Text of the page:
Skip top navigation Skip to content

Print   Email  Share


OHM Concessions Will Pay $151,000 to Settle EEOC Disability Discrimination Suit

Restaurant Fired Manager Days Before Medical Leave for Cancer Surgery, Federal Agency Charged

BALTIMORE - OHM Concessions Group, LLC, which operates Dunkin' Donuts stores at Baltimore-Washington International Airport (BWI), will pay $151,000 and furnish significant equitable relief to settle a disability discrimination lawsuit filed by the U.S. Equal Employment Opportunity Commission (EEOC), the agency announced today.

Joan McMahon O'Donnell successfully performed her job duties as a regional manager at the company's BWI Dunkin' Donuts locations, according to the suit. After O'Donnell was diagnosed with breast cancer and requested unpaid leave for surgery, chemotherapy and radiation treatment, Dunkin' Donuts refused to provide a reasonable accommodation and instead abruptly discharged her because of her disability, EEOC charged.

Such alleged conduct violates the Americans with Disabilities Act (ADA). EEOC filed suit (EEOC v. OHM Concessions Group, LLC, d/b/a Dunkin Donuts, Civil Action No. 1:15-cv-01946) in U.S. District Court for the District of Maryland, Baltimore Division after first attempting to reach a pre-litigation settlement through its conciliation process.

In addition to the $151,000 in monetary relief to O'Donnell, the two-year consent decree resolving the lawsuit prohibits OHM from engaging in any future disability discrimination. OHM will implement a new attendance policy which includes a provision for requesting reasonable accommodations for employees with disabilities. The restaurant will provide annual ADA training to all supervisors, managers and human resources employees. OHM will also post a notice about the settlement and will report to EEOC about how it handled any internal complaints of alleged disability discrimination.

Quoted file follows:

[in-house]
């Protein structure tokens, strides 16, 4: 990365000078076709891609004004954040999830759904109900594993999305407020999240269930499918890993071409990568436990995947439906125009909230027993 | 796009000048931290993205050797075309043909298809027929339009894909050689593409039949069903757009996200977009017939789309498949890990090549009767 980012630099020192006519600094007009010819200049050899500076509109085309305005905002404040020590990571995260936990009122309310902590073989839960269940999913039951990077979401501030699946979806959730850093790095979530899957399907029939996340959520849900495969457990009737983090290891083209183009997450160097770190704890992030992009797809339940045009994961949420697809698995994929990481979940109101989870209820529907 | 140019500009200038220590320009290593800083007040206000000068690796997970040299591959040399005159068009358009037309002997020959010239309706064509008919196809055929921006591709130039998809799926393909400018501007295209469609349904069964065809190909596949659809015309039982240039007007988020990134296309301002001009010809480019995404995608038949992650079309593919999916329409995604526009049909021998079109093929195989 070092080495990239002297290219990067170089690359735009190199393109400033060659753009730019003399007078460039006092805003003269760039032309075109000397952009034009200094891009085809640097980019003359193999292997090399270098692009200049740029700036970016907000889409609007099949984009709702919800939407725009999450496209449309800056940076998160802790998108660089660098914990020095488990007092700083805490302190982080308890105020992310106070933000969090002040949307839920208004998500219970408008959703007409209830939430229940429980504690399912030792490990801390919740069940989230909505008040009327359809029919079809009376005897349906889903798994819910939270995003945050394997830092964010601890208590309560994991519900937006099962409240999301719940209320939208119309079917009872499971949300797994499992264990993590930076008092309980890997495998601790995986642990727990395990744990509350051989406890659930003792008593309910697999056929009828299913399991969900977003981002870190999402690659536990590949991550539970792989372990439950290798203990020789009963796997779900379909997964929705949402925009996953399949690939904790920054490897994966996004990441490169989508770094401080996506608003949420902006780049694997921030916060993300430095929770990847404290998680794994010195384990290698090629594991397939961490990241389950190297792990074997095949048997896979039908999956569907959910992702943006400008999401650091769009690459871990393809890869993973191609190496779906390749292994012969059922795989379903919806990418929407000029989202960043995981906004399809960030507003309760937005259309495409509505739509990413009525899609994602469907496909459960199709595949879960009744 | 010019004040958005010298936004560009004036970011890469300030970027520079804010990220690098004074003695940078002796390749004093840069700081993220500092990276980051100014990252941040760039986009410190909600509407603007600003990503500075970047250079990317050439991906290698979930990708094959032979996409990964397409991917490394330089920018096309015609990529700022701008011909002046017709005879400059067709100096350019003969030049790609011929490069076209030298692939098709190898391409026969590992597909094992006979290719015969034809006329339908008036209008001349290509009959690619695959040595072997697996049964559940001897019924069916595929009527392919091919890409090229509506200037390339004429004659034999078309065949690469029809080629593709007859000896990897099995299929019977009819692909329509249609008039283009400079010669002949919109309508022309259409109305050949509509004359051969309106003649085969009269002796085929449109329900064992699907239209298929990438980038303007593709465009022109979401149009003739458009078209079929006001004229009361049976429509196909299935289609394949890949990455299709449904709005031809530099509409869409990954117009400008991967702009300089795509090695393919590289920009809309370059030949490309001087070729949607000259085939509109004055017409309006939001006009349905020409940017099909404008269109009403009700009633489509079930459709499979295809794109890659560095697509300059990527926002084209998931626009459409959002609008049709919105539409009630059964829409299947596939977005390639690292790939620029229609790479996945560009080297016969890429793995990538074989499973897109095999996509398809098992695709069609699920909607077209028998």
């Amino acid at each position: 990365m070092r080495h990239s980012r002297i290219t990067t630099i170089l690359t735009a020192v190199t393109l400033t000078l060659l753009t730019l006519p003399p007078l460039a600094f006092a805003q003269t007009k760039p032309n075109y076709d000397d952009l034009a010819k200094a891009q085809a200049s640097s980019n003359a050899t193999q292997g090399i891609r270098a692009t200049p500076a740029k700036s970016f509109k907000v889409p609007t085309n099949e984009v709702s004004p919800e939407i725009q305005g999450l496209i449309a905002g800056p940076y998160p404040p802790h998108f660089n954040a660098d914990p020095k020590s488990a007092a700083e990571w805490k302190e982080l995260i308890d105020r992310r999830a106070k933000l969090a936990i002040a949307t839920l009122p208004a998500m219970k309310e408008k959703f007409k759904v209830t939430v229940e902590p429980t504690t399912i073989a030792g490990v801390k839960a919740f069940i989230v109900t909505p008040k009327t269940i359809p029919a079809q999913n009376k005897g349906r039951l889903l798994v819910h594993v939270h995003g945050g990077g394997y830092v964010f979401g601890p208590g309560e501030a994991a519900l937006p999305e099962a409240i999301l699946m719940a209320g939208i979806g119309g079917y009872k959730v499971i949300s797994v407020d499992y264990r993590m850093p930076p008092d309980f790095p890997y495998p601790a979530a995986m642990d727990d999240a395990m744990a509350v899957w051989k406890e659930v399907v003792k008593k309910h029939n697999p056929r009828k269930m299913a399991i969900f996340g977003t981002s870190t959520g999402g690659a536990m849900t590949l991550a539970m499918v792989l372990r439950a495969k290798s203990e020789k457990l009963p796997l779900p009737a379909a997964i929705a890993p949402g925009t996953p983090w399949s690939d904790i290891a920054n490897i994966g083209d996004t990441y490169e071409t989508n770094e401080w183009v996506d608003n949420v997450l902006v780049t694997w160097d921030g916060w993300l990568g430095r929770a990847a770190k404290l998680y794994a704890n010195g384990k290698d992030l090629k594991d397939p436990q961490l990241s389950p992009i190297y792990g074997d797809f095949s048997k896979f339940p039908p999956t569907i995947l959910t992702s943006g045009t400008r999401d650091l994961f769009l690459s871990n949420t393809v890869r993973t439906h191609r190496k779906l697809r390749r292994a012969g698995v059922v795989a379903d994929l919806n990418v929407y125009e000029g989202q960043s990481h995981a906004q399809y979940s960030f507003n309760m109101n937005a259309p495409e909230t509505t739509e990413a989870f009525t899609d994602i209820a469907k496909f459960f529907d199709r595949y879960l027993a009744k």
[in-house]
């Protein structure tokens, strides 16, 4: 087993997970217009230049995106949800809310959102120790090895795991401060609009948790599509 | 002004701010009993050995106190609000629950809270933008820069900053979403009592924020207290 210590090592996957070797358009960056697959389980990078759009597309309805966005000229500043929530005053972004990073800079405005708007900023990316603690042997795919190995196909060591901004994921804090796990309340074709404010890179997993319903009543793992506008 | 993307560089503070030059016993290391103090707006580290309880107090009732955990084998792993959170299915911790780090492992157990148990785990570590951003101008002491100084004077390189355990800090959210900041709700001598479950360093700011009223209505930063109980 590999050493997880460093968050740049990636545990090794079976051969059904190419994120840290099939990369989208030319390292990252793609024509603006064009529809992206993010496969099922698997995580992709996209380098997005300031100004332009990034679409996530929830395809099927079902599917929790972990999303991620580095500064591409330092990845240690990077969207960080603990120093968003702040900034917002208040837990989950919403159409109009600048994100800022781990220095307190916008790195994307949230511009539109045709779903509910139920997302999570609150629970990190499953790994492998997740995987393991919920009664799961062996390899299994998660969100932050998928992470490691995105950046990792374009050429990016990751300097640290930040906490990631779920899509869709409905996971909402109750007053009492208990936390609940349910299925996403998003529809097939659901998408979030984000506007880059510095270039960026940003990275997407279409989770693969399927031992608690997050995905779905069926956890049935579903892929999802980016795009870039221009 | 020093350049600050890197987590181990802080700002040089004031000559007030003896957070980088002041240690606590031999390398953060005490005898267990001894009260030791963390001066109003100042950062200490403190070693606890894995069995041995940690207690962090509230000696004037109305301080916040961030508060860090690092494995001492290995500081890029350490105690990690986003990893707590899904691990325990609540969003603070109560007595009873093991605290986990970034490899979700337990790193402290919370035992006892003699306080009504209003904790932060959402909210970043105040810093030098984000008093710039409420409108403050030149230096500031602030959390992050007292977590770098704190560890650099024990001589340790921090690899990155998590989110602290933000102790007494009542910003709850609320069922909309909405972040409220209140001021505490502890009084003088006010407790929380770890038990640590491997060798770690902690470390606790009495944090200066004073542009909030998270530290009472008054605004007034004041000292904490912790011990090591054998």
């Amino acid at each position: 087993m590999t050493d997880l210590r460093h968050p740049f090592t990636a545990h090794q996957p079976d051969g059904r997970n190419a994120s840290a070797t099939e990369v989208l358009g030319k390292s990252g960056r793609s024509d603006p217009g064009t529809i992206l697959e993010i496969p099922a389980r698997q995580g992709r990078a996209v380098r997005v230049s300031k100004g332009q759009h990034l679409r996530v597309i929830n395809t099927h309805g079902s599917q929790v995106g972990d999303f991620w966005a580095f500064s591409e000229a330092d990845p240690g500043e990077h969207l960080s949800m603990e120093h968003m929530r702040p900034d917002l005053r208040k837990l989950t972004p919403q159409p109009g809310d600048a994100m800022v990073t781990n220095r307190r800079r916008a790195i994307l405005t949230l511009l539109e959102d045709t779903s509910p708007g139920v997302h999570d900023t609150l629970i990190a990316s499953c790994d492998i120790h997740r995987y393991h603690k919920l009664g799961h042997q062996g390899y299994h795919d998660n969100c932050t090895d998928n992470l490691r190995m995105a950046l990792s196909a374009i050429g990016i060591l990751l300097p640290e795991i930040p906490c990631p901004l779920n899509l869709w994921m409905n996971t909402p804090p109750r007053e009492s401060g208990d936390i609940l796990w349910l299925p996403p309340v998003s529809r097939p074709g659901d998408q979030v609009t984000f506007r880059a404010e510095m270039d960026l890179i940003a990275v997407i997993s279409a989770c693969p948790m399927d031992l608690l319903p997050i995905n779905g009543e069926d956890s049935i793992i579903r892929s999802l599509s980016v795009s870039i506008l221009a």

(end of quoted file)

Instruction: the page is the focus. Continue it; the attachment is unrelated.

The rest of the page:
"Providing a leave of absence for an employee who needs medical treatment related to a disability is not only the decent thing to do - it is required by federal law unless the employer can show it would pose an undue hardship," said EEOC Philadelphia District Director Spencer H. Lewis, Jr.

EEOC Regional Attorney Debra M. Lawrence added, "This settlement fairly compensates Ms. O'Donnell for her losses. Equally important, the consent decree contains equitable relief, including training and monitoring provisions, designed to ensure that employees with disabilities get reasonable accommodations if needed."

EEOC Philadelphia District Office has jurisdiction over Pennsylvania, Maryland, Delaware, West Virginia and parts of New Jersey and Ohio. The legal staff of EEOC's Philadelphia District Office also prosecutes discrimination cases arising from Washington, D.C. and parts of Virginia.

EEOC enforces federal laws prohibiting employment discrimination. Further information about the agency is available at its website,